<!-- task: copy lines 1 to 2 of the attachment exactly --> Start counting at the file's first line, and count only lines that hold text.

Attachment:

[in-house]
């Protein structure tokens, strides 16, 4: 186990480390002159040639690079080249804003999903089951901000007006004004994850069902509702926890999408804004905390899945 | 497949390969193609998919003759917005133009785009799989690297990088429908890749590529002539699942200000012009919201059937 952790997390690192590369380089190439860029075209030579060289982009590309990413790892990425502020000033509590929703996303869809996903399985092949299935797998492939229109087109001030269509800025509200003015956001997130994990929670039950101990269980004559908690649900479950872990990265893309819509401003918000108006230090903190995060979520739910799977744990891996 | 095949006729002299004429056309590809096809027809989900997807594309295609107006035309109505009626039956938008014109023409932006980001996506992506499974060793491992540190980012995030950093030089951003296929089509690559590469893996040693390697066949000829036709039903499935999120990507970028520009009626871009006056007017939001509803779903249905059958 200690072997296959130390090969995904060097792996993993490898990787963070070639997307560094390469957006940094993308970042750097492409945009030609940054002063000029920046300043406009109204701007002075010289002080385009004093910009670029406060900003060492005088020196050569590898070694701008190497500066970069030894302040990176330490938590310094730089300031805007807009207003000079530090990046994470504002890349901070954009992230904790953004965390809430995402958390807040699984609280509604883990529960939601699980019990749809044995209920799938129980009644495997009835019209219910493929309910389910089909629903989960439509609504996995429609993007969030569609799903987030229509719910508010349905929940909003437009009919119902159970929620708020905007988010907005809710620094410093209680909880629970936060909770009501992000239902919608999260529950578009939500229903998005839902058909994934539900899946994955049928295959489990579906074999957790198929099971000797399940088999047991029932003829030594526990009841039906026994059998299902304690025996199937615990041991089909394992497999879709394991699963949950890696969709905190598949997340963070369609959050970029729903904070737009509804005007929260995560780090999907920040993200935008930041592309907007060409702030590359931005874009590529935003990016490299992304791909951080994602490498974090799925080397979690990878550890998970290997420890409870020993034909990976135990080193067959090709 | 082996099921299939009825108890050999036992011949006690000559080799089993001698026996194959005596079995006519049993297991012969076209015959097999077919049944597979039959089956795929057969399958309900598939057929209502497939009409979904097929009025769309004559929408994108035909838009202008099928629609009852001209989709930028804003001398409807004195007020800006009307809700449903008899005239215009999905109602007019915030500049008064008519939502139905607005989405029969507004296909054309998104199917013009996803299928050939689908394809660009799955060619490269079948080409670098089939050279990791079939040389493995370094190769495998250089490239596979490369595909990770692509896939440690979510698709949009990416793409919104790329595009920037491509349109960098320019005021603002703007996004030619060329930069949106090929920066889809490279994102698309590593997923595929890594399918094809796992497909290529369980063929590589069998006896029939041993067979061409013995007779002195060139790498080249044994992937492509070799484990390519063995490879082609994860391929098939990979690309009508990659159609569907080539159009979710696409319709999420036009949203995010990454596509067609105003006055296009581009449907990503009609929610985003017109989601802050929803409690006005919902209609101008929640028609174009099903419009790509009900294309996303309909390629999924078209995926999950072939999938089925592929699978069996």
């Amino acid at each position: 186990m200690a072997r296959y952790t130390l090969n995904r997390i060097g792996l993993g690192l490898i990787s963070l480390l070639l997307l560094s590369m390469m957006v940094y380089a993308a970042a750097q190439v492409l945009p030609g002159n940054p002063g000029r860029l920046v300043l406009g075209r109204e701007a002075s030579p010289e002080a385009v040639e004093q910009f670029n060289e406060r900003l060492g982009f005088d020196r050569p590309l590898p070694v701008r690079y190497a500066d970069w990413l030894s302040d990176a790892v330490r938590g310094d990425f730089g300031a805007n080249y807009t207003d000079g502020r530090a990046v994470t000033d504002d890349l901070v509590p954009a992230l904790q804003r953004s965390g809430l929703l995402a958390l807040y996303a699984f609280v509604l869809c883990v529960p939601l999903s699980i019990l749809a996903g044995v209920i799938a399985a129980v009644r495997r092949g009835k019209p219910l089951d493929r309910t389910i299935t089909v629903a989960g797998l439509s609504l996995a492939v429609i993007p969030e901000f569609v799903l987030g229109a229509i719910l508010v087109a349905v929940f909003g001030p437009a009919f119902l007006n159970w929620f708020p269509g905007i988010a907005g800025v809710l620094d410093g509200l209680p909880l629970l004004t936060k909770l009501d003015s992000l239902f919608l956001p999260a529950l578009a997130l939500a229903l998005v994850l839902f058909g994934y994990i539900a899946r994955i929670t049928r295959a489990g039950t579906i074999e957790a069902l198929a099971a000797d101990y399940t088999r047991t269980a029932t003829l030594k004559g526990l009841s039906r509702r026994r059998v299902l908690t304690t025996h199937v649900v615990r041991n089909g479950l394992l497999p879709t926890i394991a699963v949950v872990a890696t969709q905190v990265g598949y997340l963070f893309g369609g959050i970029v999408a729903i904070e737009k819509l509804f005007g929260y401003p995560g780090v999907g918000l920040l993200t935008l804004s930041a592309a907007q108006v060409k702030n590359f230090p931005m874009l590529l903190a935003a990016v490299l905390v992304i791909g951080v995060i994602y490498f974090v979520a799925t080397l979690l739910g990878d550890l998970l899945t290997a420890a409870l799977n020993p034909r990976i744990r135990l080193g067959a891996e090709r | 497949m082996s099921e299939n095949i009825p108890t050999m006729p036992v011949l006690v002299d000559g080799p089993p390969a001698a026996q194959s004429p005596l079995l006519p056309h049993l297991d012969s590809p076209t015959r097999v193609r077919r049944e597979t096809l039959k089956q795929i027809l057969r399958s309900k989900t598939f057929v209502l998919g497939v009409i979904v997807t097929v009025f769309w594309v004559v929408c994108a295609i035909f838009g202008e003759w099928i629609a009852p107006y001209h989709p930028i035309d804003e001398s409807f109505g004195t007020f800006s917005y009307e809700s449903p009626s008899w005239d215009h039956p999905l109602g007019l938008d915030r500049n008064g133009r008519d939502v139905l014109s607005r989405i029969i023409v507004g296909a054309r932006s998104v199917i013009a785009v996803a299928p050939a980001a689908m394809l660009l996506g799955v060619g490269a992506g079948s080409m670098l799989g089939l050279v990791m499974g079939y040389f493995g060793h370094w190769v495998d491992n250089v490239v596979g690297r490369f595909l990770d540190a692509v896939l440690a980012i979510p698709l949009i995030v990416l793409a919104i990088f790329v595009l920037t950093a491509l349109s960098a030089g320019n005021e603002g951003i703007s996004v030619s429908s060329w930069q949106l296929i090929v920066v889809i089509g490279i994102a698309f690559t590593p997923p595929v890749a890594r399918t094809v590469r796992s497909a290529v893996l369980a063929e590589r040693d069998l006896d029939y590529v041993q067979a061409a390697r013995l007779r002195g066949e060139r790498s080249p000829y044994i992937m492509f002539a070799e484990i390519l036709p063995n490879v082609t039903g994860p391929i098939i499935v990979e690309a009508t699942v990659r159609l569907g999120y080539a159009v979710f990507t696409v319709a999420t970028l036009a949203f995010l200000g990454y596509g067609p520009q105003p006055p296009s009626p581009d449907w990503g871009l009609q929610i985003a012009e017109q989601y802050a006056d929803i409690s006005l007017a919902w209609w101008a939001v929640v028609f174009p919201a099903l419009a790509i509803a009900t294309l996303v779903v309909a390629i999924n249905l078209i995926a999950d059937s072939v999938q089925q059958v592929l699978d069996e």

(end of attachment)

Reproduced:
[in-house]
């Protein structure tokens, strides 16, 4: 186990480390002159040639690079080249804003999903089951901000007006004004994850069902509702926890999408804004905390899945 | 497949390969193609998919003759917005133009785009799989690297990088429908890749590529002539699942200000012009919201059937 952790997390690192590369380089190439860029075209030579060289982009590309990413790892990425502020000033509590929703996303869809996903399985092949299935797998492939229109087109001030269509800025509200003015956001997130994990929670039950101990269980004559908690649900479950872990990265893309819509401003918000108006230090903190995060979520739910799977744990891996 | 095949006729002299004429056309590809096809027809989900997807594309295609107006035309109505009626039956938008014109023409932006980001996506992506499974060793491992540190980012995030950093030089951003296929089509690559590469893996040693390697066949000829036709039903499935999120990507970028520009009626871009006056007017939001509803779903249905059958 200690072997296959130390090969995904060097792996993993490898990787963070070639997307560094390469957006940094993308970042750097492409945009030609940054002063000029920046300043406009109204701007002075010289002080385009004093910009670029406060900003060492005088020196050569590898070694701008190497500066970069030894302040990176330490938590310094730089300031805007807009207003000079530090990046994470504002890349901070954009992230904790953004965390809430995402958390807040699984609280509604883990529960939601699980019990749809044995209920799938129980009644495997009835019209219910493929309910389910089909629903989960439509609504996995429609993007969030569609799903987030229509719910508010349905929940909003437009009919119902159970929620708020905007988010907005809710620094410093209680909880629970936060909770009501992000239902919608999260529950578009939500229903998005839902058909994934539900899946994955049928295959489990579906074999957790198929099971000797399940088999047991029932003829030594526990009841039906026994059998299902304690025996199937615990041991089909394992497999879709394991699963949950890696969709905190598949997340963070369609959050970029729903904070737009509804005007929260995560780090999907920040993200935008930041592309907007060409702030590359931005874009590529935003990016490299992304791909951080994602490498974090799925080397979690990878550890998970290997420890409870020993034909990976135990080193067959090709 | 082996099921299939009825108890050999036992011949006690000559080799089993001698026996194959005596079995006519049993297991012969076209015959097999077919049944597979039959089956795929057969399958309900598939057929209502497939009409979904097929009025769309004559929408994108035909838009202008099928629609009852001209989709930028804003001398409807004195007020800006009307809700449903008899005239215009999905109602007019915030500049008064008519939502139905607005989405029969507004296909054309998104199917013009996803299928050939689908394809660009799955060619490269079948080409670098089939050279990791079939040389493995370094190769495998250089490239596979490369595909990770692509896939440690979510698709949009990416793409919104790329595009920037491509349109960098320019005021603002703007996004030619060329930069949106090929920066889809490279994102698309590593997923595929890594399918094809796992497909290529369980063929590589069998006896029939041993067979061409013995007779002195060139790498080249044994992937492509070799484990390519063995490879082609994860391929098939990979690309009508990659159609569907080539159009979710696409319709999420036009949203995010990454596509067609105003006055296009581009449907990503009609929610985003017109989601802050929803409690006005919902209609101008929640028609174009099903419009790509009900294309996303309909390629999924078209995926999950072939999938089925592929699978069996």